Reading about Executive Function may provide insight regarding both organizational skills, and self-discipline. Here's one link, from Understood.org - https://www.understood.org/en/articles/what-is-executive-function

    << I am now trying to figure out where we stand, also because the person testing him this time won't be focused on giftedness. >>
    What will the tester be focusing on?

    << He does have occasional glimpses of brilliance (for example, last year we were checking the sugar amount in a box of cereals in the store, which was 9 gr per 100 gr and on our way home he commented 1/11 of the cereals was sugar).>>
    Mathematical prowess and/or an affinity for math is great, however it is not the only sign of brilliance.
    In this vignette, I see a combination of curiosity and math, playing well together. smile

    << His score at age 5 (WPPSI) was:
    FSIQ 131, 98th percentile
    GAI 149, 99,9th percentile
    >>
    IQ scores are typically considered stable at about 8 years old and beyond.


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    Isabel Offline OP
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    Thank you for the helpful reply! He is not grade accelerated. We live in Spain and children go to high school at age 12. So far, he has been in a mixed-age and ability classroom, although I guess at least some of his classmates are probably also gifted (this is a small private school with a high percentage of children that don't do well in public school, so there are relatively many non-neurotypical students.)

    Regarding the 2E, I wouldn't be surprised if he had some degree of ADHD. I suspect I have it myself. I guess the test will give us more information.

    You have nailed it regarding his gregarious nature. Just today I told his teacher DS is not trying to gain her approval, but his peers?. I suspect he has been underperforming on purpose since he began school just to fit in, and even though he now wants to be "smart", I suspect he has been disengaging for so long that he is having trouble catching up. It is not that he is below average, but probably not performing as well as he could.

    Regarding the focus of the test, last time he was tested at a unit belonging to our local University that specializes in giftedness, while this time he will be tested at school by someone in charge of diagnosing all kinds of learning disabilities, although they are aware he has previously scored as gifted.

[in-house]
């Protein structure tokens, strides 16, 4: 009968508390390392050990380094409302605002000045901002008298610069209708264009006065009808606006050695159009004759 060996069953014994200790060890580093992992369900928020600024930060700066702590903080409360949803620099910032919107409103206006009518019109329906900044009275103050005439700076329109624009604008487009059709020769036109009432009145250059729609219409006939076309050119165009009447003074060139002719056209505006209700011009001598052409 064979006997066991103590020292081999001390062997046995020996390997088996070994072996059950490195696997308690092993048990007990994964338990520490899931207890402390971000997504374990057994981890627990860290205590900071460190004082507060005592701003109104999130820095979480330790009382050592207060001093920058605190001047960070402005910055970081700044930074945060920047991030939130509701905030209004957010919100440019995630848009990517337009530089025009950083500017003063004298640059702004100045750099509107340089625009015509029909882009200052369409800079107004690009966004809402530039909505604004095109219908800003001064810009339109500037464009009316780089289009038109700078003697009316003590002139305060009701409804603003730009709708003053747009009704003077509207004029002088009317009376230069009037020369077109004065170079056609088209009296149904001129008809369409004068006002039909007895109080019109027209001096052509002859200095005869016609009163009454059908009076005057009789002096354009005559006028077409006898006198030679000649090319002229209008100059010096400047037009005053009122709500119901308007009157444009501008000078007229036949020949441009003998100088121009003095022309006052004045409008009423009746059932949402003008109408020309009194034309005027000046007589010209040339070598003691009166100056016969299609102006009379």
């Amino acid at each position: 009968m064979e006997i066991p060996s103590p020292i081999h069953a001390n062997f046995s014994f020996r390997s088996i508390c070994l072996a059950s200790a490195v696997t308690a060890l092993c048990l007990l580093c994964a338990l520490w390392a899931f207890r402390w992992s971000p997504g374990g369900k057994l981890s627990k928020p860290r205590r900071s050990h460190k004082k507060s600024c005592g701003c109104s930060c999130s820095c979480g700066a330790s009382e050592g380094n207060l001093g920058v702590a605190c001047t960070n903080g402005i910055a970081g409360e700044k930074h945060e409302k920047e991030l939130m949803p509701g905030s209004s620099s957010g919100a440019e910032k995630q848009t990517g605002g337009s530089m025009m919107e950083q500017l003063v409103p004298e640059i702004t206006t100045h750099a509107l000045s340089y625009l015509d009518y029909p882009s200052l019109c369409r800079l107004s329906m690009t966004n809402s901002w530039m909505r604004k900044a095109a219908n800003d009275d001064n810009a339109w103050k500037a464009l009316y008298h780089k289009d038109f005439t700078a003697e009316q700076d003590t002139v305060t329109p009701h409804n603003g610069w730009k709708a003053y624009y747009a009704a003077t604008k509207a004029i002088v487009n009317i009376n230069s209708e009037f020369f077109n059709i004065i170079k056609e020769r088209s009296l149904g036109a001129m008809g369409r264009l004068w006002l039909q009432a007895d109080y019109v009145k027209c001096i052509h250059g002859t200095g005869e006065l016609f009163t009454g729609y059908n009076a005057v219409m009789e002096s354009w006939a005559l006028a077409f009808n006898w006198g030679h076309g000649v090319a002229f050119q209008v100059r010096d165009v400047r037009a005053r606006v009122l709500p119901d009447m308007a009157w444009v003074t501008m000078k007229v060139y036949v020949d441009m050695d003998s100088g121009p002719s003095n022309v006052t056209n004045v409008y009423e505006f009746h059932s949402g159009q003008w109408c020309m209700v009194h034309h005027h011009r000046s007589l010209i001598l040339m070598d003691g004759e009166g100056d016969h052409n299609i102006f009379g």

Last edited by Isabel; 12/04/23 06:13 PM.
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    aeh Offline
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    Nice to "see" you again, Isabel!

    I am going to first reference my original response to your post several years ago:
    http://giftedissues.davidsongifted....Trying_to_figure_out_DS5.html#Post241778

    Many of those points continue to be relevant, if not more so. Especially this:
    "If he has spent two [now more like seven] years realizing that his age peers are working on the rudiments of skills that he has already mastered long ago, he may have developed masking behaviors, so that he won't appear different from his peers. This is especially likely in a socially-oriented child. ...If he continues to be in settings where his academic and cognitive abilities are far outside the norm, he will likely continue to experience internal or external pressure to hide his natural curiosity for the sake of fitting social norms."

    In terms of the upcoming evaluation, I would echo indigo that an area to consider in addition to cognition would be executive functions. An evaluator whose practice is usually focused on learning challenges should have experience and tools to examine this, either through direct measures or through rating scales completed by you and your child's teachers (and sometimes by the child).

    Another spin on the apparent lack of effort or organization, though, is much simpler: there may never have been a need to use either set of skills in school. If a skill has no real-life function or added benefit for someone (child or adult), it might, quite naturally, not be used. As a homeschooling parent, this has been one of the measures by which I determine the appropriate instructional level: the skills should be achievable at a solid level of mastery, but should be just challenging enough to require some work and management, appropriate to their overall developmental context. (E.g., I don't expect a 10-year-old to manage all of their tasks across all subjects, but I do expect a 13-year-old to keep track of tasks spelled out for them with some detail on a schedule--but not necessarily to plan out all the components of an open-ended long-term project.)

    IOW, there is a bit of a chicken and egg quality to this: he may not display executive function skills because he has never had any call to use them. But if he does not display them, his educational environment may withhold more challenging instruction from him--the instruction which may very well be the meaningful, naturalistic conditions that he needs to incentivize the exercise and further development of executive functions--thereby inhibiting the development and demonstration of the very skills that appear to be in need of growth.